January 23, 2016
It's 2016 and the first blog of the year so... Happy New Year! I know it's a bit late but we've had our hands full both on and off the golf course. I wanted to update everyone on the winter conditions that exist currently. With that comes the good, the bad and the ugly...
The Good: A total of 14.8 inches of rain has fallen so far this season. Our irrigation pond is full and spilling over recharging nicely with fresh rain water. The course has received a much needed flush of good water as well as a much needed break from constant golfer and mower traffic that's become the norm over the last four years of drought. New grass is growing and areas of stressed turf are regenerating as well. The staff has been able to take some much needed days away to rest and spend time with family. Golf course and employees, take a deep breath.
The Bad: The course is wet and has been unplayable at times. On some days following rain events, golf carts have been restricted to paths only and at times not allowed at all. The decision to restrict carts in never easy and is made for safety purposes as well as to protect the course from damage. Rutting and compaction occurs when wet and saturated soils are driven on by carts and equipment. The result is damage that can take months to recover and will set us back come spring time. Our push up style greens do not drain as well as newly constructed greens and we must limit traffic from mowers when wet conditions exist. The result is green speeds slower and bumpier than usual. Following significant rain events like we've had this season, conditions for golf can be below what has become expected in winter. Remember, it used to be like this every year.
The pictures here speak for themselves. Bunkers have been washed out and contaminated with soil on many occasions this season. This requires many hours of labor to repair. It is important that once the rain lets up, we get out to at least remove contamination and repair washouts prior to the next rain. Whether we rake bunkers or not following this process depends on the forecast and when we are likely to see the next rainfall.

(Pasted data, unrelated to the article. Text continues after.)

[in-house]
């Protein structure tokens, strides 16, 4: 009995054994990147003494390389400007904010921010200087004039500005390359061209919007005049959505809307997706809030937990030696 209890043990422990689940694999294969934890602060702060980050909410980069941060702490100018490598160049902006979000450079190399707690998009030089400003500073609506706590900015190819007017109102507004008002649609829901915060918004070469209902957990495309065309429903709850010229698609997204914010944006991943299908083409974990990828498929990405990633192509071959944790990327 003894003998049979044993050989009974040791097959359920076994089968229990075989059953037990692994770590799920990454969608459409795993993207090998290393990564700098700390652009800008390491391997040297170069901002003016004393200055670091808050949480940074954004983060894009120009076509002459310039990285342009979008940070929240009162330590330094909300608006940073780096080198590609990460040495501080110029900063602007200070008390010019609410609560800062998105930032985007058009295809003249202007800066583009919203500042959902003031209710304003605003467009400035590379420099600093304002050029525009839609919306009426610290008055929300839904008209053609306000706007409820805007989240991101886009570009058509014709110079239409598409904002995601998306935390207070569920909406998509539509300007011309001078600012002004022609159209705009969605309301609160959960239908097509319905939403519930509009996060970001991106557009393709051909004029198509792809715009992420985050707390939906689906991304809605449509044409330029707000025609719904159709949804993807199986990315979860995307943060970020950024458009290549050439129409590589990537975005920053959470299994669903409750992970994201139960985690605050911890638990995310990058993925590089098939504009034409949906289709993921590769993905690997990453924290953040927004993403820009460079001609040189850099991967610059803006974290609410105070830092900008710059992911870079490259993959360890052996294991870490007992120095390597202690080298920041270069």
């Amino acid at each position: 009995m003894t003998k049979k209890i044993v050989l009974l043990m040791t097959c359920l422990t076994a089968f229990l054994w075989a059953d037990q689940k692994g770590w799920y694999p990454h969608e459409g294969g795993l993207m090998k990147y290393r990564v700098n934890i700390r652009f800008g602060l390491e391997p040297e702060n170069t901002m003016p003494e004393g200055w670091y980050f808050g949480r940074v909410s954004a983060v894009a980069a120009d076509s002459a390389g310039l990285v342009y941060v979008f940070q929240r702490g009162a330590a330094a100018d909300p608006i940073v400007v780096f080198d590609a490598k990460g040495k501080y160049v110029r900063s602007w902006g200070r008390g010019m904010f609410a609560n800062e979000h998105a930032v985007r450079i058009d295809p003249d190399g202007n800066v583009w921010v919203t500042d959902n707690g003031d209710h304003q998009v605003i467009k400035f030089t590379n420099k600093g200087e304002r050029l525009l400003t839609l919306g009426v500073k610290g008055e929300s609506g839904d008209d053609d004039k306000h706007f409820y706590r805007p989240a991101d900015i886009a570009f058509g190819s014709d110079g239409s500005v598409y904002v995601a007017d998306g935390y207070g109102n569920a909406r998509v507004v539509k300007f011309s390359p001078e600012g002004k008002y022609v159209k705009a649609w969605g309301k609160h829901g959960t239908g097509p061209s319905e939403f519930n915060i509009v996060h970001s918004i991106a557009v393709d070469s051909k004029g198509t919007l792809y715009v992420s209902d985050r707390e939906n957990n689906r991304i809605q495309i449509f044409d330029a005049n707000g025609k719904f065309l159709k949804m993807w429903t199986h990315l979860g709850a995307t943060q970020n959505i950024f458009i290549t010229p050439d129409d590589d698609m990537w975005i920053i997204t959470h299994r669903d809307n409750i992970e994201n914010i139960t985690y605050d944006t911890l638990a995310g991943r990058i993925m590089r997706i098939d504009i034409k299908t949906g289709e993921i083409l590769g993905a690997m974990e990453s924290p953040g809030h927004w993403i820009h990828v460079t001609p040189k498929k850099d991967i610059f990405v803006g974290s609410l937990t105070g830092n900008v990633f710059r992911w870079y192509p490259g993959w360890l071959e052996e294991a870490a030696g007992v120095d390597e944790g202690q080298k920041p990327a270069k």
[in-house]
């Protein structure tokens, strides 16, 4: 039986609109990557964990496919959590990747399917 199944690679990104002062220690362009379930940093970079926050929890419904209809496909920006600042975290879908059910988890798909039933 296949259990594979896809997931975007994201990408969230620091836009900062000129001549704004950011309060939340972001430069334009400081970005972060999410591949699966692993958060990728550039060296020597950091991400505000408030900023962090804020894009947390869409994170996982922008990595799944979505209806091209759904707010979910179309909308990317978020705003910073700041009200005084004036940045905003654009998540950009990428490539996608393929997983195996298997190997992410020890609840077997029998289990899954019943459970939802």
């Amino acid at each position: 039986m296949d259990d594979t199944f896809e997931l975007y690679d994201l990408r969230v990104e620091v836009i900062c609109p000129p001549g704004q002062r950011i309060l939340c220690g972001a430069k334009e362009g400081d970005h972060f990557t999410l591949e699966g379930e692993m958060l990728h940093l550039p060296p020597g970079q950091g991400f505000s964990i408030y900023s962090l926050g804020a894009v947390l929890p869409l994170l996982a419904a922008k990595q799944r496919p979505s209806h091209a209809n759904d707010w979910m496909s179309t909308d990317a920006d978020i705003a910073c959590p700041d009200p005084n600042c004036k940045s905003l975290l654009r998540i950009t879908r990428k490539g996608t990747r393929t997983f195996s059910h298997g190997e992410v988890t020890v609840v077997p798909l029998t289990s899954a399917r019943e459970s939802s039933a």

Once soils reach saturation, there is no where for water to go. During heavy downpours it's common to see standing water on much of the course. It can be days before we are able to mow following such events as the course must be cleaned of debris as well as firm enough prior to mowing. The fairway sanding program and some drainage work in areas around the course have improved overall winter conditions greatly but in times of extended rainfall, the play ability of the course will lessen. So should our expectations.
The last four years of drought have helped us to forget just how wet the golf course can get during a normal winter. The ability to play virtually 365 days a year with good to great conditions has made for long periods of uninterrupted play. Very cool from the golfer perspective. Not that cool from the course's perspective. Really, the course hasn't had a break in years and is thankful to get one so far this season.
So, I say here's to El Nino bringing another 14 inches of rain to finish off the season nicely. Enjoy this winter as we are on track for normal rainfall and that's a good thing. We sure do need it...
Now lets go to Tahoe!